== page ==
"Internet of Things is not about the things, but the data": Microsoft

"Internet of Things is not about the things, but the data": Microsoft

Microsoft releases Telsyte Internet of Things report

Microsoft Australia Internet of Things lead, Lee Hickin, says the emerging trend is not about the "things", but the data, as the company seeks to mark its turf in a market expected to generate $19 trillion in profit over the next decade.

The comments come with the release of the Telsyte research, on behalf of Microsoft, which has found that two-thirds of organisations that have deployed and measured Internet of Things (IoT) solutions have achieved 28 per cent cost reductions in their day-to-day operations.

Hickin said IoT was a great "buzz word" but it was how you used the data that was important.

He also gave recommendations on how companies should proceed on implementing IoT technologies.

"It's not just about the things," he said. "We are not at that point where sensors are everywhere," he said.

"The really transformative business value in the Internet of Things approach is in the building of that data."

He said there was a clear opportunity for integrators who were early to the IoT market, citing Microsoft's integration partner, Breeze, for it's BUPA deployment.

“There are clear signs that organisations are beginning to realise the power of the Internet of Things," he said.

"The research tells us that two-thirds of IT and business leaders have seen at least a five-fold increase in connected devices in their organisation over the past five years with that trajectory set to continue into the near future.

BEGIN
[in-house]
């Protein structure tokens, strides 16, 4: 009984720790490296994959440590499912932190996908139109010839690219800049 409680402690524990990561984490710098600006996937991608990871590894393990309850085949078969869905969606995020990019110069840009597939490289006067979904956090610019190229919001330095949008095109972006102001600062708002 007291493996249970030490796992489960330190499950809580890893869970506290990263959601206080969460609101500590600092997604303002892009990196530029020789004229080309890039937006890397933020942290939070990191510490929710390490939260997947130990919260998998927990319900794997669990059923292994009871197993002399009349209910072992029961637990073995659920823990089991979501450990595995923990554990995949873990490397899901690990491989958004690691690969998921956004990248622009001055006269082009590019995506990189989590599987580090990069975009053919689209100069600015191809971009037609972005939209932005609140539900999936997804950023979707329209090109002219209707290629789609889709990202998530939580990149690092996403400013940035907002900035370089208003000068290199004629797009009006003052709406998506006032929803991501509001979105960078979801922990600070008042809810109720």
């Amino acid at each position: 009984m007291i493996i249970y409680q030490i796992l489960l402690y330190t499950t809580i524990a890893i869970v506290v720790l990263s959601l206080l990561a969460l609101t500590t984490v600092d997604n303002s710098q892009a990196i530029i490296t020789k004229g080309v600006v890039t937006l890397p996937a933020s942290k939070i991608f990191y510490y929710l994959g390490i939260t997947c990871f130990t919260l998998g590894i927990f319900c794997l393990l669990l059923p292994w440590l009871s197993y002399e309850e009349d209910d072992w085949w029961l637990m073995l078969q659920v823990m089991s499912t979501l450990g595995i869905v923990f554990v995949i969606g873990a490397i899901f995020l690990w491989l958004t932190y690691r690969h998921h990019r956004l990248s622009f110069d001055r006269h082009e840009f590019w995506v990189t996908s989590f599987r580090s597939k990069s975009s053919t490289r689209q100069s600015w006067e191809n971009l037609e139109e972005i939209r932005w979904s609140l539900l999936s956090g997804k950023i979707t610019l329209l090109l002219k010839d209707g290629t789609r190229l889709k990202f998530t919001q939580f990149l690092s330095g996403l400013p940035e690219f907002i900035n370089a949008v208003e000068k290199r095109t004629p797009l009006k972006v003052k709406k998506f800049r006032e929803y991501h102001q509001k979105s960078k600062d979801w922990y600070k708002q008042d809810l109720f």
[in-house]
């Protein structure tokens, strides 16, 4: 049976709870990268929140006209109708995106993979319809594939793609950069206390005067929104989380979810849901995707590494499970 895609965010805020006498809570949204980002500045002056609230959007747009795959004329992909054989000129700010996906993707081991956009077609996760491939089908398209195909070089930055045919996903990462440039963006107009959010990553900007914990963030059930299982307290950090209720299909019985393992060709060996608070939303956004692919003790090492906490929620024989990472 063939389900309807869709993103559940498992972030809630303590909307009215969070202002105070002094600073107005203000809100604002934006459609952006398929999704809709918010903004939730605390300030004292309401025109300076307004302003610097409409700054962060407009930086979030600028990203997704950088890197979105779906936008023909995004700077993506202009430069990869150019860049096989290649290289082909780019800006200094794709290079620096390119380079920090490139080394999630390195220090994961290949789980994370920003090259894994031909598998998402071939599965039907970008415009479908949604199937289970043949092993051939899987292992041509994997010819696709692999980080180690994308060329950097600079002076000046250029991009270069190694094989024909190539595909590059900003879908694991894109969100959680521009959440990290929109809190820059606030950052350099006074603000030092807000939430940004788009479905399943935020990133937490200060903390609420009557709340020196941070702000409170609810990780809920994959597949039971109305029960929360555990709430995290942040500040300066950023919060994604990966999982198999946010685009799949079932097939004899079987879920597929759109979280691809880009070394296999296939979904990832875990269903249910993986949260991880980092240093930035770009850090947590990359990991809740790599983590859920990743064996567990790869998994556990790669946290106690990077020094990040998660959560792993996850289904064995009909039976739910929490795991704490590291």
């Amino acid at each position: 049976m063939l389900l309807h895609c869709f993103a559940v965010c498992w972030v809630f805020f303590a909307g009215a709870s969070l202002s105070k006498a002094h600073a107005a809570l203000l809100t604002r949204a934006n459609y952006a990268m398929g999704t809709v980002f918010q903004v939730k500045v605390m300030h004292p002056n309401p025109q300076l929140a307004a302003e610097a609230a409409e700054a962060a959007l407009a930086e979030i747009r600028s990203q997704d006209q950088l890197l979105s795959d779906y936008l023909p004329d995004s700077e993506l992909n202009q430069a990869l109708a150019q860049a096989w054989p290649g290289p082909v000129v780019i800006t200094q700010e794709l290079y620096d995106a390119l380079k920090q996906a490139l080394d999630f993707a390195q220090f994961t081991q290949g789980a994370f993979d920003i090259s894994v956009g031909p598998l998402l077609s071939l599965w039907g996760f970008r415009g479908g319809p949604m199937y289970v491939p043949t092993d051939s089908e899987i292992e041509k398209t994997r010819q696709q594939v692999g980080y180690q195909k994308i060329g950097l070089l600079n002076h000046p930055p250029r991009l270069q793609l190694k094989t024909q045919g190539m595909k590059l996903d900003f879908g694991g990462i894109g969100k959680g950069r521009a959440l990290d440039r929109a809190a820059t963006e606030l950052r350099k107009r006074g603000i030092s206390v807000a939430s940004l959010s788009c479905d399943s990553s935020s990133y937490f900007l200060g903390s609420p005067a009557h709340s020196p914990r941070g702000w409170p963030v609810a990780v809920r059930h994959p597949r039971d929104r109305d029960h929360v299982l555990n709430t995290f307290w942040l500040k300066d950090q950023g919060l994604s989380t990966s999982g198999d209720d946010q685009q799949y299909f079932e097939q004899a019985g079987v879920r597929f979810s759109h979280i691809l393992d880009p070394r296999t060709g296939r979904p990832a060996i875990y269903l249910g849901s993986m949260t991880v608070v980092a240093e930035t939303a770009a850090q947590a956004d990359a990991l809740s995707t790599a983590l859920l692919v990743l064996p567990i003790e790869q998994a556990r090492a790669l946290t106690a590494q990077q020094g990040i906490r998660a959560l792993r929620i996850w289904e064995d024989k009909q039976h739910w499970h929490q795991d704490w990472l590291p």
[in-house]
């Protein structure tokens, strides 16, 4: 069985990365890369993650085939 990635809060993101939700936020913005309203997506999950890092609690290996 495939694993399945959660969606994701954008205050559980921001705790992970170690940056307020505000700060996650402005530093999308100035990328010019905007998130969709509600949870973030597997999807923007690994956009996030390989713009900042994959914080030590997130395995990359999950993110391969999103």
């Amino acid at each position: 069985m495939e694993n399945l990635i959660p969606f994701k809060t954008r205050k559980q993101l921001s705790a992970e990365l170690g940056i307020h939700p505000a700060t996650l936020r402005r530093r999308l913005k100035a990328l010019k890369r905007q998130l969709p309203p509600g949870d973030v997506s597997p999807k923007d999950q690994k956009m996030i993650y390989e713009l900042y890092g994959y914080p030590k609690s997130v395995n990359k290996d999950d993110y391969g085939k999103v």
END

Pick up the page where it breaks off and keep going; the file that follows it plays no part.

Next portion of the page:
"The challenge for Australian businesses will be to integrate those devices in a meaningful way and harness the power of the generated data.”

The report defined the IoT as the network of physical devices (such as machinery, cars, lighting, manufacturing equipment and sensors) that interact with each other and with business software systems.

According to Telsyte, IoT collects and collates data from those connected devices, which can be used to improve customer service, increase revenue or reduce costs. Technologies like SCADA, cellular machine-to-machine (M2M) and other networked industrial control systems are also defined as part of the IoT in this report.

Breeze chief executive, Nicki Page, said IoT was all about using integration to solve business problems.

"This Telsyte report is further justification for early adopters who have identified the tangible benefits of IoT," she said.

"We are utilising the Cloud to bring the Internet of Things to our customers in a scalable environment. By starting small, organisations are able to realise the benefits of the Internet of Things in line with their own business strategy.”

"We are utilising the Cloud to bring the Internet of Things to our customers in a scalable environment. By starting small, organisations are able to realise the benefits of the Internet of Things in line with their own business strategy.”

Breeze recently completed a project for Bupa subsidiary, Dental Corporation, that leveraged the Azure cloud platform to deliver real-time data on its practices.

In the new setup, a software agent was installed in each practice which tracks and changes in practice data and extracts and forwards them to Azure, where the data is processed and made available to Dental Corporation.